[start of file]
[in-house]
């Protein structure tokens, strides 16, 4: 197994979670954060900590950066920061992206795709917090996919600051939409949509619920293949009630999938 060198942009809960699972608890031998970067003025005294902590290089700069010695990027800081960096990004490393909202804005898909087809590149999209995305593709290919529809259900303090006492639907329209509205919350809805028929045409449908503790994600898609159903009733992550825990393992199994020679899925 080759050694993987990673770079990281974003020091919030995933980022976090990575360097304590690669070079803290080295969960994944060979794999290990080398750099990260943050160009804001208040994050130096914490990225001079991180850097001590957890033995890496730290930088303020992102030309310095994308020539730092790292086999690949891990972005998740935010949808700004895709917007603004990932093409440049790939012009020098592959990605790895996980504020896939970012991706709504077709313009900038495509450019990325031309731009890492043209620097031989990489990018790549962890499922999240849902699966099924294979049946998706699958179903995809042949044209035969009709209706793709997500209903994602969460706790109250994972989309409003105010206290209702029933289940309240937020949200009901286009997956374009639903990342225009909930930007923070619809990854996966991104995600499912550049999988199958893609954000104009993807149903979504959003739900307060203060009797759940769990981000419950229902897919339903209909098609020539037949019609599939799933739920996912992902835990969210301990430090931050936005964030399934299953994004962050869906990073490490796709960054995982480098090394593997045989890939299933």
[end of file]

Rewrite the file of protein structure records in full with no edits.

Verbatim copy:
[in-house]
């Protein structure tokens, strides 16, 4: 197994979670954060900590950066920061992206795709917090996919600051939409949509619920293949009630999938 060198942009809960699972608890031998970067003025005294902590290089700069010695990027800081960096990004490393909202804005898909087809590149999209995305593709290919529809259900303090006492639907329209509205919350809805028929045409449908503790994600898609159903009733992550825990393992199994020679899925 080759050694993987990673770079990281974003020091919030995933980022976090990575360097304590690669070079803290080295969960994944060979794999290990080398750099990260943050160009804001208040994050130096914490990225001079991180850097001590957890033995890496730290930088303020992102030309310095994308020539730092790292086999690949891990972005998740935010949808700004895709917007603004990932093409440049790939012009020098592959990605790895996980504020896939970012991706709504077709313009900038495509450019990325031309731009890492043209620097031989990489990018790549962890499922999240849902699966099924294979049946998706699958179903995809042949044209035969009709209706793709997500209903994602969460706790109250994972989309409003105010206290209702029933289940309240937020949200009901286009997956374009639903990342225009909930930007923070619809990854996966991104995600499912550049999988199958893609954000104009993807149903979504959003739900307060203060009797759940769990981000419950229902897919339903209909098609020539037949019609599939799933739920996912992902835990969210301990430090931050936005964030399934299953994004962050869906990073490490796709960054995982480098090394593997045989890939299933």